Thursday, May 25, 2017

How Do You Cook Chicken Livers? Easy Chicken Liver Pate With Cream Recipe

 

easy-chicken-liver-pate-with-cream-recipe


While chicken is one of the most commonly eaten meats, the chicken liver is often overlooked as an unwanted part of the bird. Chicken liver does contain amount of cholesterol, but food does contain very high levels of several different important vitamins and minerals. Look beyond the traditional chicken liver for new cooking methods that might just motivate you to try this meat.

Try making chicken liver pate with cream. Pâté is a mixture of cooked ground meat and fat minced into a spreadable paste. Common additions include vegetables, herbs, spices, and either wine or brandy (often cognac, Armagnac or Madeira). "Chicken liver pate with cream" can be served either hot or cold, but it is considered to develop its fullest flavor after a few days of chilling.


Easy Chicken Liver Pâté (Pâté de Foie) With Cream Recipe


This pâté is very rich and we find that a little goes a long way. This makes enough for four people as a starter, or as part of a light lunch.


INGREDIENTS:

200g chicken livers
200g unsalted butter (room temperature)
1 clove of garlic, very finely chopped
1 shallot, very finely chopped
30ml brandy or Madeira
dash of Dijon mustard
ground allspice
salt and freshly ground black pepper


COOKING DIRECTIONS:

1) Clarify 100g of the butter – simply heat it gently, skimming off any solids that rise to the surface; when all the solids are gone from the top, let the butter settle for 2 minutes and pour off the golden clarified butter (through muslin – or an old tea-strainer) leaving the remaining solids at the bottom of the pan. Reserve the clarified butter for use in stage 8.

2) Add 50g butter to a frying pan and gently cook the garlic and shallot.

3) Add the chicken livers and cook them very slowly (you do not want them to color) for around 5 minutes; you should turn them once; prod them with your finger – they should never get beyond the point where they are soft and yielding.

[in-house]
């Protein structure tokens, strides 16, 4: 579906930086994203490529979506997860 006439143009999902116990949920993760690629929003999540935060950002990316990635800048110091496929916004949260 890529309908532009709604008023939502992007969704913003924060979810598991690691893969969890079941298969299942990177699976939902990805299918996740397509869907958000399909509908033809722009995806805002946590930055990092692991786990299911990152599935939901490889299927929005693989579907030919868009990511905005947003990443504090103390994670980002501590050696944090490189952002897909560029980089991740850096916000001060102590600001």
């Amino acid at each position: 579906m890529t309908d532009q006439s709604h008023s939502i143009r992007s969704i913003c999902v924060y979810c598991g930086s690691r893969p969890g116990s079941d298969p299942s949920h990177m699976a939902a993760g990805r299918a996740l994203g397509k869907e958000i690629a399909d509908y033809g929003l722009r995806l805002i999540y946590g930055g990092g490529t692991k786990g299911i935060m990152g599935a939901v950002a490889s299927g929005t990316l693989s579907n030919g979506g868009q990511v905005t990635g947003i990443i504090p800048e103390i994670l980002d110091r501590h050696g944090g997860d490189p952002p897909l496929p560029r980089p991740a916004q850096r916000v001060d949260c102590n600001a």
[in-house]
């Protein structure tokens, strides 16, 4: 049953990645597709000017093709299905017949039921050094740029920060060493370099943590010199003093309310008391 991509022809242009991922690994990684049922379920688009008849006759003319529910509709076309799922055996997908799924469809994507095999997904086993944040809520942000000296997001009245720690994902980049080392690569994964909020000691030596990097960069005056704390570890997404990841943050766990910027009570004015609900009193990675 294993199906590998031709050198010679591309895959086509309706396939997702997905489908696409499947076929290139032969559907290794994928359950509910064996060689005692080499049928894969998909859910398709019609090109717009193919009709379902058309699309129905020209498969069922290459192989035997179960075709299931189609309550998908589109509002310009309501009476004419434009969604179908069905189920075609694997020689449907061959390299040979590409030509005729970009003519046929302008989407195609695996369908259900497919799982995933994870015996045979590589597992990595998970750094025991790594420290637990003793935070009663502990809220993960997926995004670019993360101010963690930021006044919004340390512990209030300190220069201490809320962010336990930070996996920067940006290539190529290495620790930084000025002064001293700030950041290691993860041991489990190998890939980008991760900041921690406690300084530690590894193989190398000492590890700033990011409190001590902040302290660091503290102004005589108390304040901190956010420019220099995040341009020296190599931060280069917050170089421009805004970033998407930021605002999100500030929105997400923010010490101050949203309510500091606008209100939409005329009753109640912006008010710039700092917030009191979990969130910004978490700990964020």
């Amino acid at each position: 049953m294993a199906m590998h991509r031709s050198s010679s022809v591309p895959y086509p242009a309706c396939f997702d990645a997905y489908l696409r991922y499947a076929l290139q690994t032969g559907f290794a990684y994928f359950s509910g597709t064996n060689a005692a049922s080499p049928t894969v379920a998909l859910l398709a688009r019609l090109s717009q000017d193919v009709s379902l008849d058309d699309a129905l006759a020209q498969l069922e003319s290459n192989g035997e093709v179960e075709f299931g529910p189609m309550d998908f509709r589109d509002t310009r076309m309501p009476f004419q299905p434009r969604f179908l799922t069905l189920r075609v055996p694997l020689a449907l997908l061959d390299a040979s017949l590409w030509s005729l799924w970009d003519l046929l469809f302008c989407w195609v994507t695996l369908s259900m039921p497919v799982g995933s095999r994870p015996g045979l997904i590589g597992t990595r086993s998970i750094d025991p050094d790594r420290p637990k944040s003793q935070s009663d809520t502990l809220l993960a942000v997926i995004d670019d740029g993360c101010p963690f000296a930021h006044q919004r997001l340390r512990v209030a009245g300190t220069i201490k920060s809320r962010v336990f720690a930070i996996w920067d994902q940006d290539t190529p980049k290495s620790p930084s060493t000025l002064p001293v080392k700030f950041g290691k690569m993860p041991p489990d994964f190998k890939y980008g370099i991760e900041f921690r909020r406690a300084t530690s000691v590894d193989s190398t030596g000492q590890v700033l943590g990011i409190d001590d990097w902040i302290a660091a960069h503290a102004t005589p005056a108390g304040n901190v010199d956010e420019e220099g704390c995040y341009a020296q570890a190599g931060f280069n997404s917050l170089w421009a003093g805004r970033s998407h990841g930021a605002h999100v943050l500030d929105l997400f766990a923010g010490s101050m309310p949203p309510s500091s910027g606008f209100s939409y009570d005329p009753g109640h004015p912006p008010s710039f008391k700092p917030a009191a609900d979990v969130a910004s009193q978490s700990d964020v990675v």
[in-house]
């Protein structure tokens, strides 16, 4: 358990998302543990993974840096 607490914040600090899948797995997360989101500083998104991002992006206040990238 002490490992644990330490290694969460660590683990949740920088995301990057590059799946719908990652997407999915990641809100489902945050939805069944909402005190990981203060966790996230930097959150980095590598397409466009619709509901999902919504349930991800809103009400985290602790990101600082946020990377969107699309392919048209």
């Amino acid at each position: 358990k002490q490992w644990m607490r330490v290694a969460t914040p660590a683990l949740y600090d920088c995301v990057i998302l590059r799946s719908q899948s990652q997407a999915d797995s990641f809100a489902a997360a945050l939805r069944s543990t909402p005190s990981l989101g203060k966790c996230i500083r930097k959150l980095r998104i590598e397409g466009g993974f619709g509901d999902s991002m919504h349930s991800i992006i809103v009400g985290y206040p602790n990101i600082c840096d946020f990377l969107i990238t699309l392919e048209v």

4) Take the chicken livers out of the pan, put them in a bowl and add the brandy to the pan; turn the heat up a little and make sure all the juices in the pan mix with the brandy.

5) Add the brandy to the livers and the final 50g of butter (you can replace butter with double cream); add a dash of mustard, a grating of allspice, a large pinch of salt and a good couple of twists of pepper.

6) Put everything in a blender and blend very well.

7) Sieve the mixture into a white serving dish (or individual ones are nice).

8) Seal your pâté(s) with the clarified butter.

9) Cover with foil or cling-film, place in the fridge and wait for a couple of days before serving. Eat with bread or toast and some gherkins or other pickles.

Cooking Tips

You can, if you like, replace the butter added at stage 5 with double cream. Also, while I like this with brandy or Madeira, and the dish does need that background kick, you could try another alcohol. I have found many recipes calling for Madeira and others that use port. Experiment and discover which you like best. This recipe is also nice with beef livers, pork livers, duck livers or goose livers, if you prefer them.


Related Post: Learn… How to Cook Beans Fast and Delicious?


Chicken Liver Nutrition: Why Are Chicken Livers Good for Me?


What are the Advantages of Eating Chicken Livers?

Chicken liver pate with cream is low in Sodium. It is also a good source of Thiamin, Zinc, Copper and Manganese, and a very good source of Protein, Vitamin A, Vitamin C, Riboflavin, Niacin, Vitamin B6, Folate, Selenium, Pantothenic Acid, Iron, Phosphorus and Vitamin B12. 

Vitamin B12 is only found in foods of animal origin. The chief role of vitamin B12, also known as cobalamin, is to maintain a healthy central nervous system. Vitamin B12 deficiency can cause nerve degeneration and permanent nerve damage. Vitamin B12 also works with folate to help manufacture red blood cells. Like folic acid deficiency, insufficient vitamin B12 can cause anemia, which is characterized by large, immature and dysfunctional red blood cells.


1) Calories and Protein

Chicken Liver Benefits for Skin. Chicken liver contains high amount of protein which is help to keep hair, skin and nails healthy. The protein of chicken liver make skin, hair and nails get the fantastic condition.